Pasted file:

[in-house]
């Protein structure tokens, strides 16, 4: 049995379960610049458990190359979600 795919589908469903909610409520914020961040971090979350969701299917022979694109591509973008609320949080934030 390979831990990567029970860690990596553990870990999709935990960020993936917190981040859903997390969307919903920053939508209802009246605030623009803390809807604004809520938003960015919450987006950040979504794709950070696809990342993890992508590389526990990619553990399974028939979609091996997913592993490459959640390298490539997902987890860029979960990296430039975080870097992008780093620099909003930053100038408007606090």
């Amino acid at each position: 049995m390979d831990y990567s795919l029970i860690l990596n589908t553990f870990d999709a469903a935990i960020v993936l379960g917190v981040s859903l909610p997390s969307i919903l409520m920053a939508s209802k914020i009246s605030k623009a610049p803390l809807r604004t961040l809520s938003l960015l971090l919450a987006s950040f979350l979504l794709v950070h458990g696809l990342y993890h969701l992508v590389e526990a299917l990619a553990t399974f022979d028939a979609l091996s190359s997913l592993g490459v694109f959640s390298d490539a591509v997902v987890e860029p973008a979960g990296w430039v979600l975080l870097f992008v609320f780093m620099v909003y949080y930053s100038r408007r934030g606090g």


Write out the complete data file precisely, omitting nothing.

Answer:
[in-house]
């Protein structure tokens, strides 16, 4: 049995379960610049458990190359979600 795919589908469903909610409520914020961040971090979350969701299917022979694109591509973008609320949080934030 390979831990990567029970860690990596553990870990999709935990960020993936917190981040859903997390969307919903920053939508209802009246605030623009803390809807604004809520938003960015919450987006950040979504794709950070696809990342993890992508590389526990990619553990399974028939979609091996997913592993490459959640390298490539997902987890860029979960990296430039975080870097992008780093620099909003930053100038408007606090």
């Amino acid at each position: 049995m390979d831990y990567s795919l029970i860690l990596n589908t553990f870990d999709a469903a935990i960020v993936l379960g917190v981040s859903l909610p997390s969307i919903l409520m920053a939508s209802k914020i009246s605030k623009a610049p803390l809807r604004t961040l809520s938003l960015l971090l919450a987006s950040f979350l979504l794709v950070h458990g696809l990342y993890h969701l992508v590389e526990a299917l990619a553990t399974f022979d028939a979609l091996s190359s997913l592993g490459v694109f959640s390298d490539a591509v997902v987890e860029p973008a979960g990296w430039v979600l975080l870097f992008v609320f780093m620099v909003y949080y930053s100038r408007r934030g606090g």